Tony Keenan's Irish Angle

Our Irish racing expert Tony Keenan gives his verdict on the two flagship contests from the 2020 Galway Festival.

  • Thursday 06 August
  • Blog
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There are a few people for whom Galway 2020 was memorable – Tony Mullins, Adrian McGuinness and Gavin Ryan among them – but it is a meeting I want to forget. My lasting memory of ‘The Races’ this year will be that sole-destroying image of empty stands the camera captured every time a jumps races went out on its final circuit last week.

I appreciate that the meeting is not for everyone and there was a repetitious feel to some of the low-grade weekend flat handicaps and nor would I have made it west for a week though a day would have been nice. Instead, it is the harsh reality that no one without an essential role could attend and it sapped the life from the place.

No more than any other major meeting that has come and gone without crowds, Galway racecourse made aspirational noises about seeing everyone next year after the event but early summer has become late summer very quickly and still racing – at least away from the track itself – feels soulless.

This is not some sort of attack on restrictions about crowds and such in a COVID-altered world but rather an acknowledgement of an appalling vista of continued behind-closed-doors racing that no one really wants to consider.

Anyway, enough pessimism. As for the feature races themselves, the Galway Plate may not have been the strongest running, the Gordon Elliott challenge significantly weakened by the fourth fence at which point The Storyteller was done with the race, Three Musketeers had not gone a yard and the long-time favourite Galvin had been declared a non-runner.

There was also plenty of Gigginstown filler in the field with likes of Mortal and Sub Lieutenant but even so it was an evenly-run race in a decent overall time, clean in terms of fallers and hampering, though nothing got into it from off the pace.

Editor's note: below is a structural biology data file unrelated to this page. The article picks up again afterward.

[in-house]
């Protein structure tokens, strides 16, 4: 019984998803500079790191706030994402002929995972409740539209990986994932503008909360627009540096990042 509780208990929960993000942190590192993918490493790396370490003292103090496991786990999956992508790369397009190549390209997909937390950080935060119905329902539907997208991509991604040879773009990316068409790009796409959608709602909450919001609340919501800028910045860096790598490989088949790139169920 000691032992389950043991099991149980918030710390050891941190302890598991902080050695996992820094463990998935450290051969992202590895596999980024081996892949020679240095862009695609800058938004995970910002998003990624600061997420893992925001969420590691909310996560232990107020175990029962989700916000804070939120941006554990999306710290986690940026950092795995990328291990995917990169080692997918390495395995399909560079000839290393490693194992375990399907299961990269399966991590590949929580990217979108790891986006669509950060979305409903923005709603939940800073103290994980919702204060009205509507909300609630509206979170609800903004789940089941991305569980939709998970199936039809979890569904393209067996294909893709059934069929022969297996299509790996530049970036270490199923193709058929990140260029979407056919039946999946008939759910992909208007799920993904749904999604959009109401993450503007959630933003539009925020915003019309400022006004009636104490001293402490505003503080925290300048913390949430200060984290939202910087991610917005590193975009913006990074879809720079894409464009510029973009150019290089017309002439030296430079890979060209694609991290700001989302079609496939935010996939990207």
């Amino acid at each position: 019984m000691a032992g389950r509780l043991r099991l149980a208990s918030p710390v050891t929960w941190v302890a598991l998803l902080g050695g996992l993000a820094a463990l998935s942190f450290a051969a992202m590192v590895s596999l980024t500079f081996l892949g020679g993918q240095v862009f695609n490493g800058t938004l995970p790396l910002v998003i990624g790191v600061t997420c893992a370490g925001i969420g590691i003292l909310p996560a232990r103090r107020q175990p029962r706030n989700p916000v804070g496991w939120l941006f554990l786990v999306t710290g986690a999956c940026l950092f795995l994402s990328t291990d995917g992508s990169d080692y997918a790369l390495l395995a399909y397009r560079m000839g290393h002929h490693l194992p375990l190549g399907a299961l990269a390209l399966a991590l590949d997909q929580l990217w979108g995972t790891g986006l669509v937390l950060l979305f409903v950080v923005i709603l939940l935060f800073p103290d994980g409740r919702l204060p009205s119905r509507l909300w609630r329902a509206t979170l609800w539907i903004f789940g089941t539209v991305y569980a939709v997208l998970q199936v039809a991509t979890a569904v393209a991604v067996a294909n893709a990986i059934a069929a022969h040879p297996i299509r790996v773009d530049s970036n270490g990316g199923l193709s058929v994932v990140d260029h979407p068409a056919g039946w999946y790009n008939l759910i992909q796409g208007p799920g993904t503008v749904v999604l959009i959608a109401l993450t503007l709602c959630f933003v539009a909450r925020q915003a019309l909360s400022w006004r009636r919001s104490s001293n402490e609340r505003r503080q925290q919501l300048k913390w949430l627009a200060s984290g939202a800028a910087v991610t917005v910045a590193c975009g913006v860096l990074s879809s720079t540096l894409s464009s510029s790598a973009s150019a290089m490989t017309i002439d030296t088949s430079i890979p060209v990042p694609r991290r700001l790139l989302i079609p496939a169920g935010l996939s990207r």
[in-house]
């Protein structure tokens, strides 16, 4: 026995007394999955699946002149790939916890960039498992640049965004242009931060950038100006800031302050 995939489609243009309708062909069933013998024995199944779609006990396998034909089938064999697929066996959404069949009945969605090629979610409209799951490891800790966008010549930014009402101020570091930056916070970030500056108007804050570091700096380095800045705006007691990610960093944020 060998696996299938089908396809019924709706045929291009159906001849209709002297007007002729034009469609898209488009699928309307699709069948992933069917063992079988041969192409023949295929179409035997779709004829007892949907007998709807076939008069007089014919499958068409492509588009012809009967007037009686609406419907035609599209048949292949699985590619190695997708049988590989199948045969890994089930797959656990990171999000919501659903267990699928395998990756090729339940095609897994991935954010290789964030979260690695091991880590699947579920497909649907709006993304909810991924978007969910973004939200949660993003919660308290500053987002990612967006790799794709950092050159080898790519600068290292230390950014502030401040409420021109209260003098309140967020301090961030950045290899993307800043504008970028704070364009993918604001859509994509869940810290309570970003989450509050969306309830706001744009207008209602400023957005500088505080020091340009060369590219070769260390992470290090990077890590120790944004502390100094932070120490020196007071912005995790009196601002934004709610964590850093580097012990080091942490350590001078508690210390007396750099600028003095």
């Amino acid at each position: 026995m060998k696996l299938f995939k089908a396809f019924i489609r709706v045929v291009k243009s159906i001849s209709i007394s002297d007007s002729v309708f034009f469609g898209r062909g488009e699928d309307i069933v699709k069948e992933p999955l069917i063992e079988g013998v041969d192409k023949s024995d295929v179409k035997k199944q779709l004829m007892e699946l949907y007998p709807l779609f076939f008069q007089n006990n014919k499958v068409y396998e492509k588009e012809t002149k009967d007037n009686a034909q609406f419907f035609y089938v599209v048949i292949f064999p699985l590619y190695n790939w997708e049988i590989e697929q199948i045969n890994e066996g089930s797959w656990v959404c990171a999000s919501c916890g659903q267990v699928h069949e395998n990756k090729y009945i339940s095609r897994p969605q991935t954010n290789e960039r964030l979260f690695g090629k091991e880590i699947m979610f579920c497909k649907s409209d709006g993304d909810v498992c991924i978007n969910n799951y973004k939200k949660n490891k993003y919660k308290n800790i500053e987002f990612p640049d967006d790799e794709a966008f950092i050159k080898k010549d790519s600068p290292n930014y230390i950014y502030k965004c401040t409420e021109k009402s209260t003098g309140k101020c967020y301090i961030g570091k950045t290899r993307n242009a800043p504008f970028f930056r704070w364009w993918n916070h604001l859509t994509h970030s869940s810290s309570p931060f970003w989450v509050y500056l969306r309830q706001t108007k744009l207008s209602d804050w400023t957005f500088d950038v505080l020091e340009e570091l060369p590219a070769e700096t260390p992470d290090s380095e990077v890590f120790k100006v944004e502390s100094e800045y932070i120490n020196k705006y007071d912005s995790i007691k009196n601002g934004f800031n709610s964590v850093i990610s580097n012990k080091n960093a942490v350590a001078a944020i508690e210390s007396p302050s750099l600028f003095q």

EARLY DOORS did it well in first-time cheekpieces, overcoming a few minor errors along the way, and there is a chance he is a goldilocks sort over fences, lacking the pace for two-and-a-half miles and the stamina for three, this race ideal for him with its unusual distance.

That is a negative way of looking at it however as given his ownership there the suspicion this was a long-term plan and he would not be the first highly-rated JP McManus hurdler (Early Doors has no published hurdles mark at the moment but likely rates in the 150s) to be campaigned with valuable handicap chases in mind over fences. You don’t have to like it, but it is what it is.

Having not won a chase before last Wednesday, he has the intriguing option of reverting to graded novice chases, a route that proved highly successful for 2013 Plate winner Carlingford Lough. Form like this would make him competitive in a Drinmore and he is only seven with room for improvement in his jumping.

One side aspect to his success is that it comes against a backdrop of Joseph O’Brien having fewer jumps runners for McManus. Since the start of this curtailed season, seven McManus horses that were with O’Brien have run for other yards and while none are stars it does seem be a trend.

Of the Willie Mullins challenge, I was surprised how well Royal Rendezvous stayed the trip having looked a keen-going novice over shorter trips and he might have gone closer but for being tight for room early in the straight. Cabaret Queen bounced back to form reverting to front-running tactics not used since her Munster National win while Livelovelaugh seemed stretched by the trip, albeit not helped by having to do some running before the initial false start and in getting an early position.